Exchange and accepted payment
There is no
difficulty in currency exchange of euros or US
dollars. There are numerous exchange offices in the
tourist zones. The hotels also exchange currency and
traveller’s cheques are accepted in the banks of
large hotels. Cash machines are situated in most of
the tourist areas but may be more difficult to find
in remote areas.
Payment by credit card is more and more available
in hotels and restaurants in the large towns,
nevertheless, take cash to pay hotel and restaurant
bills in small villages and towns.
The country can be visited throughout the year.
Average temperature is 25C degrees and 77% humidity.
There are generally three seasons: Tag-init or
Tag-araw, the hot season from March until May;
Tag-ulan, the rainy season from June to November and
Tag-lamig, the cool season from December to
Local time is GMT plus 8 hours. Compare to
Europe, Philippines is 7 hours ahead of Central
Europe in winter time, and 6 hours ahead in summer.
220 volts. is the common standard. The plugs are
flat, according to the American standars.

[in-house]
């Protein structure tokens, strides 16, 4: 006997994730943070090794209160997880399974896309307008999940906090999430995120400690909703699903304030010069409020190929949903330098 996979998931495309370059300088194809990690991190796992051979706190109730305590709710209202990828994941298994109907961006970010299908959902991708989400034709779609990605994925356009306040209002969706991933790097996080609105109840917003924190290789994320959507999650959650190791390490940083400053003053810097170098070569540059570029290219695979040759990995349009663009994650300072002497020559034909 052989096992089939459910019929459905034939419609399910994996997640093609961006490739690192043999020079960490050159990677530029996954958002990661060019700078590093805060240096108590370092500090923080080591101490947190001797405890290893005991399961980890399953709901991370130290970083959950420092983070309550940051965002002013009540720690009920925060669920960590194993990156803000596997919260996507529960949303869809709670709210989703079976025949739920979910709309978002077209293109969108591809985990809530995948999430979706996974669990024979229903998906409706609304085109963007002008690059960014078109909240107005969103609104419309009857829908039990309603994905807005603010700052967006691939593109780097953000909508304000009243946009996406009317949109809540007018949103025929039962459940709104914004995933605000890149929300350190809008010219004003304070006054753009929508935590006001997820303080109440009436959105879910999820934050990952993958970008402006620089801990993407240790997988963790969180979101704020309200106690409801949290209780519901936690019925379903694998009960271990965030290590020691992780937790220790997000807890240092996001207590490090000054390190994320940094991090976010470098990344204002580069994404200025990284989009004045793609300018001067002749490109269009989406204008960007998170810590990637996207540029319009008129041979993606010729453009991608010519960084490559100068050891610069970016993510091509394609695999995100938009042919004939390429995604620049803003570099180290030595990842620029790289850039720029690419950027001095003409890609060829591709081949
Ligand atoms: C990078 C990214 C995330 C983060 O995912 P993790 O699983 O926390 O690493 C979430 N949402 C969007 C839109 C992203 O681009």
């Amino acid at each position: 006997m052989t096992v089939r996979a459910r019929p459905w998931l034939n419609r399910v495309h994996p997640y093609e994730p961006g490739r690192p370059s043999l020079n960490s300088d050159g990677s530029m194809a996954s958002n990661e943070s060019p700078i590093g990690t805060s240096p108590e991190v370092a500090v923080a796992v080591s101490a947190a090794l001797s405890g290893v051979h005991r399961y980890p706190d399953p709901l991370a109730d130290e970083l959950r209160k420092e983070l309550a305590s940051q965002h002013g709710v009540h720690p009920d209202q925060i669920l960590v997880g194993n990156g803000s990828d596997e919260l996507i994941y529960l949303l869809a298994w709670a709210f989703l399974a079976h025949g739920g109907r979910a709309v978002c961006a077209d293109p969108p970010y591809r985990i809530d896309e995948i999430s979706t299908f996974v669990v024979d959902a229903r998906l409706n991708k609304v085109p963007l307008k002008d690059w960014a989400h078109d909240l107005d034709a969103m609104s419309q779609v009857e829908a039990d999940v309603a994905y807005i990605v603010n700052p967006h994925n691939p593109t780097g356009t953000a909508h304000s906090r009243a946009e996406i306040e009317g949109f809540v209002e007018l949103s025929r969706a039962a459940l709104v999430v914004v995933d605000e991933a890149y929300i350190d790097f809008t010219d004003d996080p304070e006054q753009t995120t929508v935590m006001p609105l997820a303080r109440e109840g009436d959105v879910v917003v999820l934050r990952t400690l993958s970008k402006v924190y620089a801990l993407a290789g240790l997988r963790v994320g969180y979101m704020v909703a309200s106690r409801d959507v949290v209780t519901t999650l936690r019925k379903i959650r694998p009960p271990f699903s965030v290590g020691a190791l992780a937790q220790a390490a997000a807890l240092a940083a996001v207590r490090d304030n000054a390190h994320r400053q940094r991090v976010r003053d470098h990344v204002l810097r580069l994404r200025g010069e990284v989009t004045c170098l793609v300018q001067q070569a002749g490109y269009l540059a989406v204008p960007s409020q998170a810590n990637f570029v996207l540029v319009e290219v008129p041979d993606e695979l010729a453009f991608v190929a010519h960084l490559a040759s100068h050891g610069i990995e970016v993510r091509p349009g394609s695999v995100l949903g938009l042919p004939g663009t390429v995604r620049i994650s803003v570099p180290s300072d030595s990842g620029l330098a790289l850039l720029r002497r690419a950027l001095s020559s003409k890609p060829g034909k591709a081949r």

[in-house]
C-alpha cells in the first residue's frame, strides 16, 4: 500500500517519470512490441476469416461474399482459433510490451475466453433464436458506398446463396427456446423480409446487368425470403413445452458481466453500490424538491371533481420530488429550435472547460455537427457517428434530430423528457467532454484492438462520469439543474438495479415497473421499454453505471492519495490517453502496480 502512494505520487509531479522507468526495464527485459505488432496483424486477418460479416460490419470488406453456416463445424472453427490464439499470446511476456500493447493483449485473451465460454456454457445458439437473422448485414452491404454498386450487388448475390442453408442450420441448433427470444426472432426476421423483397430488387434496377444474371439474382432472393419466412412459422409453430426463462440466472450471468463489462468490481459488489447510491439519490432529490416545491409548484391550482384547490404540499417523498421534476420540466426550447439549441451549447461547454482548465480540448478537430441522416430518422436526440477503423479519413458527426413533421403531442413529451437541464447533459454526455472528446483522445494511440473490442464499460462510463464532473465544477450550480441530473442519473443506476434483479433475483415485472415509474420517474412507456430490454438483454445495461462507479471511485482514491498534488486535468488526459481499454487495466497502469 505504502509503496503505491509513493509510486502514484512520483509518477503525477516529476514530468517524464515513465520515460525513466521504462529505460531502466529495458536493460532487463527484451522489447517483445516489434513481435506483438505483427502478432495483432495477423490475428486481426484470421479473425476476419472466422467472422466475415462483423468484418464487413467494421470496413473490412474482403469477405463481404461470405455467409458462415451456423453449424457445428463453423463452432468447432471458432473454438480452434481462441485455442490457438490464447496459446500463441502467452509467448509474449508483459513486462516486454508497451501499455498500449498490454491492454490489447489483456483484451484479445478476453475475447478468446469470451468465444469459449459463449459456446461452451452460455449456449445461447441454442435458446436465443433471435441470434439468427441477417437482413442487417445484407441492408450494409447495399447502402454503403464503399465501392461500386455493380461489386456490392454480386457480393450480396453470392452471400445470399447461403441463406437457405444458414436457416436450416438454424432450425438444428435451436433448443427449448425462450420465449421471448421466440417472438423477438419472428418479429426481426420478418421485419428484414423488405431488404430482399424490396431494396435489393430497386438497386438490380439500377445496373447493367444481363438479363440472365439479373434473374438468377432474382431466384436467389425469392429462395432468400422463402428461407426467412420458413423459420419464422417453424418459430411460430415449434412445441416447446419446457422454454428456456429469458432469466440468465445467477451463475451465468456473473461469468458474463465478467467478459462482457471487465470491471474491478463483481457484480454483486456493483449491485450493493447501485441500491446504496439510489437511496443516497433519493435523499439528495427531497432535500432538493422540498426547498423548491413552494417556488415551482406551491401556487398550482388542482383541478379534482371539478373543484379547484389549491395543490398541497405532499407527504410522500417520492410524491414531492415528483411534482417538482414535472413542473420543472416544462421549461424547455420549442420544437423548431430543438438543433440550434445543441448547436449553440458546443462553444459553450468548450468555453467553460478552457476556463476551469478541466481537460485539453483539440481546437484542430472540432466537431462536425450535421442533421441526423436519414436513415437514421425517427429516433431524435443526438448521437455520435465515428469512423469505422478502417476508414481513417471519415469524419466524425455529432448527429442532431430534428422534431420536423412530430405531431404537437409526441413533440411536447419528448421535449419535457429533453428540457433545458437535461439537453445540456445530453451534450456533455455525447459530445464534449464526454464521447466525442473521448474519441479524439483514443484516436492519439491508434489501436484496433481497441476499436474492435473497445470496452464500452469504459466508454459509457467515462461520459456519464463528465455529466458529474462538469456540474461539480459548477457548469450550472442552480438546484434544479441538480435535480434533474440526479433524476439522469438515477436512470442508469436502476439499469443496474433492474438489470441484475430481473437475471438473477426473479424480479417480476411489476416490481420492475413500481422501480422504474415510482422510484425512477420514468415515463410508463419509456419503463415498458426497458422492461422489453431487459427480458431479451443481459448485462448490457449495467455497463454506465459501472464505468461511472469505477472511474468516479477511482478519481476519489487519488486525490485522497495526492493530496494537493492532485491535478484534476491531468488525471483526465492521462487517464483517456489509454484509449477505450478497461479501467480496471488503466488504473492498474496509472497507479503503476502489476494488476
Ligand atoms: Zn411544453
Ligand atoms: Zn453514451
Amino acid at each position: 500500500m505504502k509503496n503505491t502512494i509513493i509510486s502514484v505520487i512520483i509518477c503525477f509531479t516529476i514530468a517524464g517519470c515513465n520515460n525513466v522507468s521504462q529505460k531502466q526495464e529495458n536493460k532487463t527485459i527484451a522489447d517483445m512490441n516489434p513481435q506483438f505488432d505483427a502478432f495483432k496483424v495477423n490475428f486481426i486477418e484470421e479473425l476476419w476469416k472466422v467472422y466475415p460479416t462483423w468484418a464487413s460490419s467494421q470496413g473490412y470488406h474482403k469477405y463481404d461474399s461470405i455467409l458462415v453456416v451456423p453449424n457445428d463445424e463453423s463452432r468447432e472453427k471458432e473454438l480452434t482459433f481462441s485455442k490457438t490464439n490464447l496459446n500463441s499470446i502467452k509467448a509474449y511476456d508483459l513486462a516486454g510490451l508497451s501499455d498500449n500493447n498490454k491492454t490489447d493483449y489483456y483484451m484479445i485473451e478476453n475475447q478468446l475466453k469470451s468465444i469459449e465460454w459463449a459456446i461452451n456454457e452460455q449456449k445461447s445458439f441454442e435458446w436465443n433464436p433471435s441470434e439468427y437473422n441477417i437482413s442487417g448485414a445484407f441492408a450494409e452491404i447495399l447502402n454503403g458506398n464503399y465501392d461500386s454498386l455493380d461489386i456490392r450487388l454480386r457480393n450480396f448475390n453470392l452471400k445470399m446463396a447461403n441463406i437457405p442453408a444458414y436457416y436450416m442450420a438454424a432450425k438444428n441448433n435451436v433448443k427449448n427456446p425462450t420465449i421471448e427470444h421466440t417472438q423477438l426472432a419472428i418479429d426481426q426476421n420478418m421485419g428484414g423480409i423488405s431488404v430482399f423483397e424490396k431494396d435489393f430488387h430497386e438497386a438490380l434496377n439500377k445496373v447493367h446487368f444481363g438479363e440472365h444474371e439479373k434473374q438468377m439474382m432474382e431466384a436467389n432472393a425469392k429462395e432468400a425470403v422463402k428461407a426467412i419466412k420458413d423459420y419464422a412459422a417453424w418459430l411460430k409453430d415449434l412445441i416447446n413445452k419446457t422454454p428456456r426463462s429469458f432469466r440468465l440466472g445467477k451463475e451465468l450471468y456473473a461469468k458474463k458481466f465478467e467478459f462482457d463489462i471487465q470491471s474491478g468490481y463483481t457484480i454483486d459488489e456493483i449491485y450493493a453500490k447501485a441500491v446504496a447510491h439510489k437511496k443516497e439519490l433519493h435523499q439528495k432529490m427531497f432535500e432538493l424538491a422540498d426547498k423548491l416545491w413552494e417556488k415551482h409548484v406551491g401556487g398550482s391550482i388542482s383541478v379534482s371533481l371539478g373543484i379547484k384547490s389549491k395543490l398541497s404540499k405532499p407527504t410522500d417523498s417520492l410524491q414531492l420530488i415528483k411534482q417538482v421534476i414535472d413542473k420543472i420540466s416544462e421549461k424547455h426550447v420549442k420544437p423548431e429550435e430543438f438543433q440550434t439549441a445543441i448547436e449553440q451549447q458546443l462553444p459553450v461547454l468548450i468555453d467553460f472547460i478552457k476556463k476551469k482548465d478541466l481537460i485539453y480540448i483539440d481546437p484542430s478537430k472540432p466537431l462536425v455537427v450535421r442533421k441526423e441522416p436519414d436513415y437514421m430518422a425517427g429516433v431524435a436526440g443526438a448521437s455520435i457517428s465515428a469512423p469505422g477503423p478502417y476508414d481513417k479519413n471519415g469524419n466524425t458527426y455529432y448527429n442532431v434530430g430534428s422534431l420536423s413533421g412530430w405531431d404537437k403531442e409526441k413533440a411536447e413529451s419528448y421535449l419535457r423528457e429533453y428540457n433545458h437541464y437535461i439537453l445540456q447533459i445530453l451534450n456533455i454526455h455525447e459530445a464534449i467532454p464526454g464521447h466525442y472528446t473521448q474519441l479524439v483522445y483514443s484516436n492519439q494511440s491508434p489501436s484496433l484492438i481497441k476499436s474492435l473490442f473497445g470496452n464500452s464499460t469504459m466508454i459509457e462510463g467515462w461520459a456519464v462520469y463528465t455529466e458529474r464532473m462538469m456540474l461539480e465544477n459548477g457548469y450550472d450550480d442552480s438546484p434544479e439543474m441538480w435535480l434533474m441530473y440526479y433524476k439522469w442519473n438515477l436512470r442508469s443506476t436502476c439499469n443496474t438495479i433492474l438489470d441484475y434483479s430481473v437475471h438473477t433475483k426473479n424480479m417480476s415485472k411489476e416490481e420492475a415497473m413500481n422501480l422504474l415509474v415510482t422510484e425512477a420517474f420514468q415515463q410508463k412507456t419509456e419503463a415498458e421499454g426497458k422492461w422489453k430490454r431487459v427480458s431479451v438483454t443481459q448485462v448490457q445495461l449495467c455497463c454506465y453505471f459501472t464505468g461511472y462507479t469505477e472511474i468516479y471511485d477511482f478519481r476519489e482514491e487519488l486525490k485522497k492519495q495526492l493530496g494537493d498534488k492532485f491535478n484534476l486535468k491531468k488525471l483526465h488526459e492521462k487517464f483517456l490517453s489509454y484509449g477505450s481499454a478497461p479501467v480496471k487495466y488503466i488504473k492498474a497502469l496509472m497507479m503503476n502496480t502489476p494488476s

International adaptors are easily found in the
country. 110 volts is also used, specially in major
What to bring?
Light cotton clothing for all seasons. For cooler
evenings, a thin fleece or sweater, and a light
raincoat for bad weather. The Philippines is a very
religious Catholic country so make sure you have
appropriate covered clothing for visits to churches
and other religious monuments.
Don’t forget a hat, sunglasses, sun protection
cream and mosquito repellent.
In Manila and other large cities medical
facilities are comparable with those in major
Western cities but in places far from the cities,
this is not the case. Certain hotels are in isolated
places and health problems which would be minor at